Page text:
# Construction liens

Staff Emeritus
Gold Member
I was just reading the contract for some work that we are having done. Get this, under Oregon Law, apparently I have no way to protect myself against a lien filed by suppliers to my contractor. If I pay the contractor, but he doesn't pay his suppliers, they can come after me!

What a load of bull!!! They give you a page of small print stating your risk but offer no practical means of preventing a problem. It seems to me that I am held liable for poor judgement on the part of suppliers. What is to prevent them from doing business with known crooks and then holding the innocent customers hostage with a lien?

I love Oregon, but many of the laws in this State are ridiculous.

I was just reading the contract for some work that we are having done. Get this, under Oregon Law, apparently I have no way to protect myself against a lien filed by suppliers to my contractor. If I pay the contractor, but he doesn't pay his suppliers, they can come after me!

What a load of bull!!! They give you a page of small print stating your risk but offer no practical means of preventing a problem. It seems to me that I am held liable for poor judgement on the part of suppliers. What is to prevent them from doing business with known crooks and then holding the innocent customers hostage with a lien?

I love Oregon, but many of the laws in this State are ridiculous.
I don't get it. What is the connection between you and the supplier? You purchased something from the contractor, and the contractor purchased something from his supplier. If the contractor takes product from the supplier without paying for it, wouldn't that just be theft committed by the contractor?

Staff Emeritus
Gold Member
I don't get it. What is the connection between you and the supplier? You purchased something from the contractor, and the contractor purchased something from his supplier. If the contractor takes product from the supplier without paying for it, wouldn't that just be theft committed by the contractor?
You would think!!!

You are correct in that I have no connection to the supplier. But apparently it is implied if I have a contract with a contractor.

LowlyPion
Homework Helper
Sounds like the law recognizes your contractor as your agent for the work. You are after all hiring him.

This means that the supplier has recourse. You don't, hence the onus is on you to be certain of the contractor.

Since you are responsible for the bills to suppliers, you could manage to have the bills for that come to you and you settle with your contractor for the net.

Staff Emeritus
Gold Member
Sounds like the law recognizes your contractor as your agent for the work. You are after all hiring him.
Apparently that is the view. Of course I am not the one who gave him credit at the lumber yard. Frankly, I doubt this law could stand a good legal review. I didn't issue the credit nor sign a contract with the supplier, so how can I logically be held liable?

This means that the supplier has recourse. You don't, hence the onus is on you to be certain of the contractor.

Since you are responsible for the bills to suppliers, you could manage to have the bills for that come to you and you settle with your contractor for the net.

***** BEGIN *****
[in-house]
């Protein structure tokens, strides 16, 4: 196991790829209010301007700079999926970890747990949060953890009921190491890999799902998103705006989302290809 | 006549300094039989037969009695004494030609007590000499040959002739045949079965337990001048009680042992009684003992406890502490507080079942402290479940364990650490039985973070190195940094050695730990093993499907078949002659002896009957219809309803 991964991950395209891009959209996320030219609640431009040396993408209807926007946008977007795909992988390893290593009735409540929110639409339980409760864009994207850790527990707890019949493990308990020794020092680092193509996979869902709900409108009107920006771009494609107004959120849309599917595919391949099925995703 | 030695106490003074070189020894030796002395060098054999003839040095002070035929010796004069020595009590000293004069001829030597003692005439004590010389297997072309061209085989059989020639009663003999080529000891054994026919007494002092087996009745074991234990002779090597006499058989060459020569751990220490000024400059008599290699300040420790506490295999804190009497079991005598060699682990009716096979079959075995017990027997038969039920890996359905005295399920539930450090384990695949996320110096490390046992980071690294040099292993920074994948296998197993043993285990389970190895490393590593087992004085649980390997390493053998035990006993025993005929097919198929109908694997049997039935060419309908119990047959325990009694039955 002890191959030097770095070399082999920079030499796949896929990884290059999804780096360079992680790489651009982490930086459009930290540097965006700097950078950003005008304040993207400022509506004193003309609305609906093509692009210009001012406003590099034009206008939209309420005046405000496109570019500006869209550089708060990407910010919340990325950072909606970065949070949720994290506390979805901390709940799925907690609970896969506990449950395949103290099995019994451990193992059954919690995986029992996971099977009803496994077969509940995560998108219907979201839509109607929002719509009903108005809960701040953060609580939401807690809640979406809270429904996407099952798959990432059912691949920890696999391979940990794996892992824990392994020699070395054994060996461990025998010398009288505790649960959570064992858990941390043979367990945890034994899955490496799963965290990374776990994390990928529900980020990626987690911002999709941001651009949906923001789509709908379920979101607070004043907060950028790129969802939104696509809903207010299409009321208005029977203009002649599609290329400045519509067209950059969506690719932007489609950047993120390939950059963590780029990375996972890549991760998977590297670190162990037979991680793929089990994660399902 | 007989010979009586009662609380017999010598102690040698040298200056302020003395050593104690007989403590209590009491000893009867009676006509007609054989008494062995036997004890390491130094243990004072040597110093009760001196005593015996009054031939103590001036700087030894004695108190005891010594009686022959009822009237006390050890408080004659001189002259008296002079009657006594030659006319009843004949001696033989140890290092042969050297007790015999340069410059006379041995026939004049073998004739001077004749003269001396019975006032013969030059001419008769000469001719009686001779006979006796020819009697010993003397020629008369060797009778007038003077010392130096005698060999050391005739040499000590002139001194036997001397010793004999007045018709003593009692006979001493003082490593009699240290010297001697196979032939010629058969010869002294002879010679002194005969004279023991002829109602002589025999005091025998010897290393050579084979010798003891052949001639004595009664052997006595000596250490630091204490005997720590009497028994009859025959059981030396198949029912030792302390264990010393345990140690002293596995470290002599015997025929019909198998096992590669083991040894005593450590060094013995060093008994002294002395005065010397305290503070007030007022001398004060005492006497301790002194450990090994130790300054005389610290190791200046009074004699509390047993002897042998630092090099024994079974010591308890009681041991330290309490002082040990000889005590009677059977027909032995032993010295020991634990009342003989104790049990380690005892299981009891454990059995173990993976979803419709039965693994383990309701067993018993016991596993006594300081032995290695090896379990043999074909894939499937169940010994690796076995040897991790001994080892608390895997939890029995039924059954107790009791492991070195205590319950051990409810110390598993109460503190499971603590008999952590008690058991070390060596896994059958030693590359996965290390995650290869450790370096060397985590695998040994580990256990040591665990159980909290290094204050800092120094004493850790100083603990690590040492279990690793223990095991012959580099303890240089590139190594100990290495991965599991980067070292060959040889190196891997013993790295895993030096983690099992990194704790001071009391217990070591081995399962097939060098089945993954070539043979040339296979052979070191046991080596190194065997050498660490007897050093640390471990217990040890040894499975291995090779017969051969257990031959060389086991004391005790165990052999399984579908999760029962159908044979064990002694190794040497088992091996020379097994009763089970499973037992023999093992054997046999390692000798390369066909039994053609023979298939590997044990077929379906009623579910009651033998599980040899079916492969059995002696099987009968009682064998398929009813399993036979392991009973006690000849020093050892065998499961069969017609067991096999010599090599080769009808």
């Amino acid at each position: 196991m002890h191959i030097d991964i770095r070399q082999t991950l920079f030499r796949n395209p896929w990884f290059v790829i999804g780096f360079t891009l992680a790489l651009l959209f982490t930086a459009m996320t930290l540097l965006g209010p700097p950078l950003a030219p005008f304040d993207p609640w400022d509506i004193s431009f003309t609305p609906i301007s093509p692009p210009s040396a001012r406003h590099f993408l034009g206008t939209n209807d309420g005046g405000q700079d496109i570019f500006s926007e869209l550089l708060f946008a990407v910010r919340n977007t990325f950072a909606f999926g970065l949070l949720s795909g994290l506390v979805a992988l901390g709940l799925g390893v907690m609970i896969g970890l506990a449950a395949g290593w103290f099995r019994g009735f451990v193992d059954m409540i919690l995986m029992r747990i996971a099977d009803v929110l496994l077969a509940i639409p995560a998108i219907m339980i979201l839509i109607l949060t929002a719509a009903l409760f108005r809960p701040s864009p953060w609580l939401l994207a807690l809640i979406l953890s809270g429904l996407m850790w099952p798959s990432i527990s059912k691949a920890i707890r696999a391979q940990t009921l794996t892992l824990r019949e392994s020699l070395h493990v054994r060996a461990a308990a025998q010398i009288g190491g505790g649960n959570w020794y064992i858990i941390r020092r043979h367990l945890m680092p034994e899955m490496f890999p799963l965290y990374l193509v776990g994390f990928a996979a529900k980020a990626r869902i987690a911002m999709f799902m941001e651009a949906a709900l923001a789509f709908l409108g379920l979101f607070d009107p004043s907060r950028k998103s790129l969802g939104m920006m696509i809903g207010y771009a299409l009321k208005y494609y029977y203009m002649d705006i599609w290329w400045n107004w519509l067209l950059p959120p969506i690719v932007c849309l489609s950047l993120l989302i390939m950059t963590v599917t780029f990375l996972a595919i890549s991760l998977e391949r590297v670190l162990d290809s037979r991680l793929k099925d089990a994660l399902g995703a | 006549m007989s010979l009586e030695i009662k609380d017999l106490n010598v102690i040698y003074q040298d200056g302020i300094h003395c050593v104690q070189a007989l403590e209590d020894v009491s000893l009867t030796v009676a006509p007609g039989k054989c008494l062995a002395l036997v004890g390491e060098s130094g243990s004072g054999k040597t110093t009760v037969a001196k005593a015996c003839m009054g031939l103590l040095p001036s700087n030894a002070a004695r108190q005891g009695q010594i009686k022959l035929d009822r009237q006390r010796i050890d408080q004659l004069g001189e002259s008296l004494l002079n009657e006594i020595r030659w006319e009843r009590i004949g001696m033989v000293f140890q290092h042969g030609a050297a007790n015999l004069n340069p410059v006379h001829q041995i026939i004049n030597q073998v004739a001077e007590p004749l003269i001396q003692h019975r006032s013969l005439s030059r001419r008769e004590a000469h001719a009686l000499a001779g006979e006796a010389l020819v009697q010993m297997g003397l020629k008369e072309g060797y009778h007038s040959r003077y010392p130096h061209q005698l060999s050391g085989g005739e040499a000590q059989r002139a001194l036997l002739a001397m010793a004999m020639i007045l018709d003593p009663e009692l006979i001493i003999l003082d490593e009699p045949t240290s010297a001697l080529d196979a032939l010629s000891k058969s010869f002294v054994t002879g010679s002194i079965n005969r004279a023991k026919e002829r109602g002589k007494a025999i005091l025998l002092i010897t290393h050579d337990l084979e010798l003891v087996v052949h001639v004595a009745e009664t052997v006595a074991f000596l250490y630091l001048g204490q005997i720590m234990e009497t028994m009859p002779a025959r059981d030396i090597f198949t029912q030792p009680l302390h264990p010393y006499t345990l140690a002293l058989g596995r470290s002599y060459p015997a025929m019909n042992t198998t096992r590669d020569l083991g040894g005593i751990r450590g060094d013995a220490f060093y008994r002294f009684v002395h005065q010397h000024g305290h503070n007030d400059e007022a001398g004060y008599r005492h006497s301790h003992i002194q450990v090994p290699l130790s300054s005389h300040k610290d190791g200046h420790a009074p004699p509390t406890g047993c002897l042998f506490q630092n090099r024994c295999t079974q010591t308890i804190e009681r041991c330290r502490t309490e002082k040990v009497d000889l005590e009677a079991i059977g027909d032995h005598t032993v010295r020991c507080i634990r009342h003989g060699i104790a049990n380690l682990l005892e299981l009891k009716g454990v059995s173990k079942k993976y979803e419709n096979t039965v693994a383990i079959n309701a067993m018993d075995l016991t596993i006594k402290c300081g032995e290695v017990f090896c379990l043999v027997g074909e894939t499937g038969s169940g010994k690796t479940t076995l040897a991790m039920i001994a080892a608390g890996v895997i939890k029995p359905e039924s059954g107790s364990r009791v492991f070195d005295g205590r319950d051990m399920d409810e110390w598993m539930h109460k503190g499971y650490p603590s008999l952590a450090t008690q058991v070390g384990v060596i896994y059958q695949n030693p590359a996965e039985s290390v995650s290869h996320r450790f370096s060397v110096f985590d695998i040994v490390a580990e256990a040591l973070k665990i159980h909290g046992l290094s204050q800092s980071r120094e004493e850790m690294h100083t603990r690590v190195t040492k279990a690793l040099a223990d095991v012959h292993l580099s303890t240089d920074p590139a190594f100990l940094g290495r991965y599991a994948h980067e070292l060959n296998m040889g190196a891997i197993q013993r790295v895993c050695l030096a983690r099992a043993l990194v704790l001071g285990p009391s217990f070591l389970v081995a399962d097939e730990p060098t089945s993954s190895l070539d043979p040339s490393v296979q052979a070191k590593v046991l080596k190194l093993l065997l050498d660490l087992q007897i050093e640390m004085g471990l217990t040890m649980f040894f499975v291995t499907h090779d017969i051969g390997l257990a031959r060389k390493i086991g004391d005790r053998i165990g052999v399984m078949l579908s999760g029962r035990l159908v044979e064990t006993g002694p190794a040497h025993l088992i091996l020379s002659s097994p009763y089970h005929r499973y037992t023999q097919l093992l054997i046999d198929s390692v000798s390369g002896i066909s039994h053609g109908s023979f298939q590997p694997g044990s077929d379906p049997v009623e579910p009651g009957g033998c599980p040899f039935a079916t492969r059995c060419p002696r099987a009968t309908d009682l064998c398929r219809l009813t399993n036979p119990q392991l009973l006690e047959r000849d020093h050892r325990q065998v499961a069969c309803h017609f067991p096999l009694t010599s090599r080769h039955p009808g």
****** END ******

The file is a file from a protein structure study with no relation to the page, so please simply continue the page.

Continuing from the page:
Yeah, I guess I will have to insist that either I be shown a receipt for the materials, or somehow pay the supplier directly.

IMO, the legal logic completely fails here. It strikes me as a law pushed through by suppliers who want to issue credit for easy sales and make the profit, but assume no risk.

LowlyPion
Homework Helper
Apparently that is the view. Of course I am not the one who gave him credit at the lumber yard. Frankly, I doubt this law could stand a good legal review. I didn't issue the credit nor sign a contract with the supplier, so how can I logically be held liable?

Yeah, I guess I will have to insist that either I be shown a receipt for the materials, or somehow pay the supplier directly.

IMO, the legal logic completely fails here. It strikes me as a law pushed through by suppliers who want to issue credit for easy sales and make the profit, but assume no risk.
You must at least be able to appreciate that if I delivered a load of 2x4 and drywall and you built out a garage interior, that after it's in place, that the supplier can't simply come back and take back possession of what he delivered if he wasn't paid. Attaching an ownership lien is really his only effective recourse, if the materials are all used.

You should realize the same is true for a painter or roofer or plumber that repairs something for you directly you don't pay for too. It shouldn't be that onerous, so long as you protect yourself by paying the major supply bills directly.

It shouldn't be that onerous, so long as you protect yourself by paying the major supply bills directly.

Staff Emeritus
Gold Member
You must at least be able to appreciate that if I delivered a load of 2x4 and drywall and you built out a garage interior, that after it's in place, that the supplier can't simply come back and take back possession of what he delivered if he wasn't paid. Attaching an ownership lien is really his only effective recourse, if the materials are all used.
Poor boys. I have to deal with unrecoverable risk as a function of my business. If I fly to New York, stay for a week, and don't get paid for the job, I'm out everything - airfare, hotel, auto - including the cost of services. For that matter, if I sell them hardware, say something like a $30K control system, I can't return it once it has been used. If the customer defaults on their payment, then I'm hosed - in a worst case, the customer just files chapter 11 or 13, and I can get in line to get 5% of my money. But, if the customer pays, I can make an extra$10K. The risk is the price of doing business.